A key Senate committee has approved a radically reduced tax cut in an attempt to appeal to Republican moderates.
The changes to President Bush's $550bn (£343bn) tax cut plan - the centrepiece of his domestic policy agenda - were approved by 12 votes to nine in the Senate finance committee.
The carefully crafted compromise, designed to appeal to Republican and Democratic moderates alike, dramatically reduces Mr Bush's proposed abolition of taxes on dividends.
Bush rejects a 'little bitty' tax cuts package
With the House also writing a bill which reduces the dividend tax cut, President Bush's plan is likely to be substantially scaled back.
The Senate finance committee chairman, Charles Grassley, had already promised a group of Republican rebels that the total tax cut would come to no more than $350bn.
They feared that otherwise, the spiralling federal deficit would get out of control.
Senator Grassley won the support of the key Republican rebels by proposing a modest reduction in the tax on stock dividends in return for crackdowns on tax loopholes.
President Bush's plan to abolish the tax on dividends was the centrepiece of his proposal, at a cost of $350bn.
But Mr Grassley's plan allows only a deduction on the first $500 of dividend income, at a cost of $80bn.
That would be paid for by higher user fees for customs imports and increased taxes for Americans who work and live abroad.
Mr Grassley has also proposed $20bn to help the individual state governments deal with their own growing budget deficits - a move designed to appeal to moderate Democrats.
Senator Olympia Snowe of Maine, a key Republican opponent of the Bush tax cuts package, praised the deal, saying that "the fiscally responsible growth policies contained in this package meet the dual challenge of immediate, stimulative economic growth, without further ballooning deficits".
But White House spokesman Ari Fleischer said "the action taken in the finance committee on dividends - and dividends alone - is insufficient, but it is progress".
President Bush continues to criss-cross the country, urging Congress to reject a "little bitty" tax package and attacking Democratic Senators who have opposed his plans.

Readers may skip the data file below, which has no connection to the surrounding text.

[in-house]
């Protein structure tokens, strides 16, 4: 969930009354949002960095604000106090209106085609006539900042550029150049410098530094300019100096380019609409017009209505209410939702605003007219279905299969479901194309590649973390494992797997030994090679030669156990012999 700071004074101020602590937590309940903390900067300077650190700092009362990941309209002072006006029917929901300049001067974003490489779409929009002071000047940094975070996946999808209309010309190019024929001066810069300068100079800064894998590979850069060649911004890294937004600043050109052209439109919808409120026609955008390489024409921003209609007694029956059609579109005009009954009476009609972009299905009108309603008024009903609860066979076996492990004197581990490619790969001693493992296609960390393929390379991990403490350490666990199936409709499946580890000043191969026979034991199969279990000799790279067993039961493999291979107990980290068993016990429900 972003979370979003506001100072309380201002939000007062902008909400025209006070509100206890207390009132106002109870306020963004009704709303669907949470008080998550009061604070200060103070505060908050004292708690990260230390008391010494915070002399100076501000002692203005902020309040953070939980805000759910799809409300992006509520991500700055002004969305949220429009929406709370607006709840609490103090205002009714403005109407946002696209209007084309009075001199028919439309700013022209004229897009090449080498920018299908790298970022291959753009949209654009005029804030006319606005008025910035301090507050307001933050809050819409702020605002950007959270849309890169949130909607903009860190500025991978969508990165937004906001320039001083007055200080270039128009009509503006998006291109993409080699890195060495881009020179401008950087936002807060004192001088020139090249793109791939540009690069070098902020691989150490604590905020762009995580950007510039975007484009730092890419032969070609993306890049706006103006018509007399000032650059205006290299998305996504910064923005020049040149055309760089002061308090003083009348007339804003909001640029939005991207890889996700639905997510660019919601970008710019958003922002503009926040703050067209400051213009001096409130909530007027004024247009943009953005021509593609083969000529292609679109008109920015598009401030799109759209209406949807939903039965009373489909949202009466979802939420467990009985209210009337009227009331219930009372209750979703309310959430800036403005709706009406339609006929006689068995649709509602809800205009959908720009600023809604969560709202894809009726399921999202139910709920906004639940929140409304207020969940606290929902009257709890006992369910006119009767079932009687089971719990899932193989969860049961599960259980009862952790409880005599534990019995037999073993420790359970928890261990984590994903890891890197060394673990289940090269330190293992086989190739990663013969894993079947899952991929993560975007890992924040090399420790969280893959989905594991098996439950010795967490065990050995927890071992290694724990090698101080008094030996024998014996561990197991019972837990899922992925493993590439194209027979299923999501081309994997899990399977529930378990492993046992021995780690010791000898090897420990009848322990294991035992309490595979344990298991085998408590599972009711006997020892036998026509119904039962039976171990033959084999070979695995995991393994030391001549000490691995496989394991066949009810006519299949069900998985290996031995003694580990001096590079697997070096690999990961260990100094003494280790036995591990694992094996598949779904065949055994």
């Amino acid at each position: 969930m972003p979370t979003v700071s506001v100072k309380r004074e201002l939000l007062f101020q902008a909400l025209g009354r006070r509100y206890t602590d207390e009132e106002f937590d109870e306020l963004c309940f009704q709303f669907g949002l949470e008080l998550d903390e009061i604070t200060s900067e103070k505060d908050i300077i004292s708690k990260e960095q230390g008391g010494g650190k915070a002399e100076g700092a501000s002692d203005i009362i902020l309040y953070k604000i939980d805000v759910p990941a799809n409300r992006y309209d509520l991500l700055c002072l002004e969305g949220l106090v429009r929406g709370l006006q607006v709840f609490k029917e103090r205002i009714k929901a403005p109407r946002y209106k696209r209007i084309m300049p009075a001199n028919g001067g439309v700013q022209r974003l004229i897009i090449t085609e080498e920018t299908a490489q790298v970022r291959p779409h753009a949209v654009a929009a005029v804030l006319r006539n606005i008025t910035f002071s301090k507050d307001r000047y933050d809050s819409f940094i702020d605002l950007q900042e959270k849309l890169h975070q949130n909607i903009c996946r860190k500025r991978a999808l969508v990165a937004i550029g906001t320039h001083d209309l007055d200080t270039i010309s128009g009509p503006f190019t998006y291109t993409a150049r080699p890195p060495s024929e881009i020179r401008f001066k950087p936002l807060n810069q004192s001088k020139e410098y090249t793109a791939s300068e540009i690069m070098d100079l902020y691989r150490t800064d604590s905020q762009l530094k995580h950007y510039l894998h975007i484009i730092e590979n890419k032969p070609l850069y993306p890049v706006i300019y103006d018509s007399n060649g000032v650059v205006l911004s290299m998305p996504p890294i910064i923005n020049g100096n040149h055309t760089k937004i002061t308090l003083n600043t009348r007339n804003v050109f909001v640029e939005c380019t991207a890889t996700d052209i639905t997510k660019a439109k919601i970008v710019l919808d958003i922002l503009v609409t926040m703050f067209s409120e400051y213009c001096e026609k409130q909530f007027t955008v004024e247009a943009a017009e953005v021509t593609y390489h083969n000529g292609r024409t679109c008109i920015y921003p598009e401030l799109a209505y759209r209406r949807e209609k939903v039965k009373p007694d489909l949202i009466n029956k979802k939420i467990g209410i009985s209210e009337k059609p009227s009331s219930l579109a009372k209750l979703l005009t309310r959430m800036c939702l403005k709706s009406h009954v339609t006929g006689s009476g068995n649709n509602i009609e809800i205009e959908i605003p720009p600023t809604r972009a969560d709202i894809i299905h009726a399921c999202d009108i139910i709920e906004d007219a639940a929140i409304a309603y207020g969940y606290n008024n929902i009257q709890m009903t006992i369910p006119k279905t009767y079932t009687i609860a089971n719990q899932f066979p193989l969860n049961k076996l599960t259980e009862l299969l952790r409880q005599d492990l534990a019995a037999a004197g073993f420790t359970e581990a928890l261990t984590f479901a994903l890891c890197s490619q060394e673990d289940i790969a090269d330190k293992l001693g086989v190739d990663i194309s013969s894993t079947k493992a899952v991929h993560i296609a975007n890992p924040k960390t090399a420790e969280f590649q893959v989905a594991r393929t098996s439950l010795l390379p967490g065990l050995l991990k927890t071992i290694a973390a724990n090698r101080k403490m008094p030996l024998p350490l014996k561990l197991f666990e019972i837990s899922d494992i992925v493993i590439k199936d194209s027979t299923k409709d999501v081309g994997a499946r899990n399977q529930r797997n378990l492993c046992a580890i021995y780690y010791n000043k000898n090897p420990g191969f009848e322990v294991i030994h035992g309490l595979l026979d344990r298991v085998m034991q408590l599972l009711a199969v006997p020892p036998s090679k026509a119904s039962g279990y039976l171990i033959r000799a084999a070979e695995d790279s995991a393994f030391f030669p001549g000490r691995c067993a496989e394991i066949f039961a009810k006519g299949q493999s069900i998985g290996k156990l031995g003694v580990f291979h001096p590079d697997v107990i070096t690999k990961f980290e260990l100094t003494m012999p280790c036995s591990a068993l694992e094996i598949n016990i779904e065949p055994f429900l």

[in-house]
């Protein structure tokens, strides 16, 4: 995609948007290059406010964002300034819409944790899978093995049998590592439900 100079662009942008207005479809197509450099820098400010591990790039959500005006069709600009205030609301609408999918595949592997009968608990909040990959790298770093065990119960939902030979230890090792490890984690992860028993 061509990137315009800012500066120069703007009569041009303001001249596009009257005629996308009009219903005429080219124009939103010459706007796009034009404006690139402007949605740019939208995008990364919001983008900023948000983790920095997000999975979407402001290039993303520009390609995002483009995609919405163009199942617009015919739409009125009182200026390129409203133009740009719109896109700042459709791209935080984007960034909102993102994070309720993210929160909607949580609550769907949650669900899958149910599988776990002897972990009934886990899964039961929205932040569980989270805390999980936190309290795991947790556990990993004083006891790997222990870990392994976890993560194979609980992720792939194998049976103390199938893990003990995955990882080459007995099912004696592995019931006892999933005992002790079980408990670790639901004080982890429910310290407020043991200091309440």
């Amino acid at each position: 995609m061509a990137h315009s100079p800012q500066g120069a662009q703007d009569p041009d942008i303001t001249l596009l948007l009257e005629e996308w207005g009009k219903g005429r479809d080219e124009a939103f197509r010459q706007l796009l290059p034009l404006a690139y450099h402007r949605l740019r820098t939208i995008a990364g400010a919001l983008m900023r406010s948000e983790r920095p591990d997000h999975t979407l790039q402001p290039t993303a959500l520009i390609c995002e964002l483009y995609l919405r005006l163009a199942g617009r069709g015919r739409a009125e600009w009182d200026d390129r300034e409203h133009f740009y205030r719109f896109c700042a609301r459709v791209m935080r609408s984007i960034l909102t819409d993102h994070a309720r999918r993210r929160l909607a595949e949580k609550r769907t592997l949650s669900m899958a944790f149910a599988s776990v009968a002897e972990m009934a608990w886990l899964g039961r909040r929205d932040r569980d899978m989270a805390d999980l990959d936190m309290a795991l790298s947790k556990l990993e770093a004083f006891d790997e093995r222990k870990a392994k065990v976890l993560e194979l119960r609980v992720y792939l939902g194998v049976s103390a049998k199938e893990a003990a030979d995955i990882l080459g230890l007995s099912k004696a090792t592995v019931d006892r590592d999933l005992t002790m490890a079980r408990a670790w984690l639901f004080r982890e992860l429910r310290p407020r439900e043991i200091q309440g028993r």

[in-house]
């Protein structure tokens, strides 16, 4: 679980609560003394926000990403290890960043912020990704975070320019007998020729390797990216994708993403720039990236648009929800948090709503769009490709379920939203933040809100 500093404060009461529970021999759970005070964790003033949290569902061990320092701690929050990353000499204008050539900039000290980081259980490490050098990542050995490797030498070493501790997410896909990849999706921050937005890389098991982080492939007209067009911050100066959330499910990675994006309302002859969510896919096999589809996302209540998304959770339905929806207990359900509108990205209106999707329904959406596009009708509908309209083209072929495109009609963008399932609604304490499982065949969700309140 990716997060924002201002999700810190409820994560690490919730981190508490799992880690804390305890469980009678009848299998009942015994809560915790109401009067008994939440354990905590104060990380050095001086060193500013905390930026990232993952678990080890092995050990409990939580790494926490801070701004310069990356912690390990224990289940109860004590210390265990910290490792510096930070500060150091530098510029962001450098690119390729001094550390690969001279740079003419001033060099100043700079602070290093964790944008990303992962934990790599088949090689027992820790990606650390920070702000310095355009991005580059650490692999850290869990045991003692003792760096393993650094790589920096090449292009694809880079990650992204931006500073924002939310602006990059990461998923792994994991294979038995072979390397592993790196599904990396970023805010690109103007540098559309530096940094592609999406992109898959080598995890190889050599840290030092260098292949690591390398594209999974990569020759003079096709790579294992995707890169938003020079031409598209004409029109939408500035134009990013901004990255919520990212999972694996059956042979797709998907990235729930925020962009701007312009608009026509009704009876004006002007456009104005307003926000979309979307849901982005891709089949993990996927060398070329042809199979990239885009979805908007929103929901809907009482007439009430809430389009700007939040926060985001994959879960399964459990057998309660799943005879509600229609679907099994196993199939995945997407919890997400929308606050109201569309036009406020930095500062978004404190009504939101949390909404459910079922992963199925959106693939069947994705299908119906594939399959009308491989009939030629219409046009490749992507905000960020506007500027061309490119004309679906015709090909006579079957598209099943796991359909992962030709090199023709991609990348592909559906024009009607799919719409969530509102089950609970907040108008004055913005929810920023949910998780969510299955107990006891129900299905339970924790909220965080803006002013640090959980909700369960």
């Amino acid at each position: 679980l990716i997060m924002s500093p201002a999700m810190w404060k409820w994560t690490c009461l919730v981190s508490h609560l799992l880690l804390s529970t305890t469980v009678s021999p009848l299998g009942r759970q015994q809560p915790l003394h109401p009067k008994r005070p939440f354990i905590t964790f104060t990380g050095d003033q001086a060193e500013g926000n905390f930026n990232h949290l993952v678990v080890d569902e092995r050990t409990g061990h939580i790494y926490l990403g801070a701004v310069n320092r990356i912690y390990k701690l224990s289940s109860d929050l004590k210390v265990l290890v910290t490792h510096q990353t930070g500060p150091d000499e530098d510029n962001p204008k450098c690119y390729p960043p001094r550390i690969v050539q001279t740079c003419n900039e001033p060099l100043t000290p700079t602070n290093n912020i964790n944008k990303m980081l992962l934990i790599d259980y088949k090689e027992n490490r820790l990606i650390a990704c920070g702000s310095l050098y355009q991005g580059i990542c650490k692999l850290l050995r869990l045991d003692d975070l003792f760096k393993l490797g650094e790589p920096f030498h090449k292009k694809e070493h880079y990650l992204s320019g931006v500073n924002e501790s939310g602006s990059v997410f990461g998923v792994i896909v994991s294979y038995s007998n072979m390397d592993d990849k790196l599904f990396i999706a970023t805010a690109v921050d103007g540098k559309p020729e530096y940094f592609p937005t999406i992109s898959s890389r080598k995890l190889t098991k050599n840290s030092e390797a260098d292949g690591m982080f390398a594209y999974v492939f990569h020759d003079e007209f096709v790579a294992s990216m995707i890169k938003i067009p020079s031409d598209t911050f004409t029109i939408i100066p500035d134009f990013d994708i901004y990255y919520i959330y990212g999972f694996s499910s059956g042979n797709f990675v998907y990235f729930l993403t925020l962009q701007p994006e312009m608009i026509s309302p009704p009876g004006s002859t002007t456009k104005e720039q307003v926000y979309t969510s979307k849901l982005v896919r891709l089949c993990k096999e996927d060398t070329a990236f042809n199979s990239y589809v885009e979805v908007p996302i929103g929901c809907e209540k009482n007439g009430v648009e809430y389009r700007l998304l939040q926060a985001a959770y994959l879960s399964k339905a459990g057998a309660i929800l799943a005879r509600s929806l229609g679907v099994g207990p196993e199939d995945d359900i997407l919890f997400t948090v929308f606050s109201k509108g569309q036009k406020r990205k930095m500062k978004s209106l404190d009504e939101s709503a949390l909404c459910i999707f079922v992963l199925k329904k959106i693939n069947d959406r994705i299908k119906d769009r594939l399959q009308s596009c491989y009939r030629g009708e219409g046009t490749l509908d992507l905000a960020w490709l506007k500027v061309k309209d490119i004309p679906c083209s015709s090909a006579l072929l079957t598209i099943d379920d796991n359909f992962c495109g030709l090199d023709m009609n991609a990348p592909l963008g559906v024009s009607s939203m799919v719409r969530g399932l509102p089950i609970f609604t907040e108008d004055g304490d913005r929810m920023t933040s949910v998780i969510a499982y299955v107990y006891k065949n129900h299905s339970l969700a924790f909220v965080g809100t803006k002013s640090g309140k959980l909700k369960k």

He argues that the bigger the tax cut, the more effective it will be in creating jobs.
Meanwhile, the more right-wing House of Representatives has adopted a completely different approach, with its tax-writing committee proposing to cut taxes on both dividends and capital gains in half - but not eliminate them.
Republicans, such as Senator Rick Santorum argue that this recession has been caused by weakness in business investment, not consumer spending, and tax cuts should be aimed at helping businesses.
Democrats, meanwhile, argue that the tax cuts are aimed far too much at the rich, and want a smaller package targeted at middle income families and more help for the unemployed.
And two Senators on the committee, who are both running for the Democratic nomination for president, offered their own plans for reviving the economy.
Senator John Kerry said that the country would pay a high price for the "ideological gridlock" in the Senate, with 54% of the tax cut going to those earning more than $350,000.
Senator Bob Graham proposed a refundable tax credit and the postponement of tax cuts for top income groups.
Now the tax bill could face a further fight on the floor of the Senate or in the committee that will have to reconcile the two versions of the legislation passed by the different chambers.
Passing a tax bill this year is vital to Mr Bush's re-election hopes, as he wants to show the electorate that he takes their concerns about the economy seriously.
But in the highly partisan and deeply divided Congress, where the Republicans hold only a wafer-thin majority in the Senate, that is proving a difficult business.
Meanwhile, pressure on the budget deficit continues to grow.
The latest government figures show that this year's deficit could top $500bn, the largest in history, with tax revenue is running $100bn lower than expected.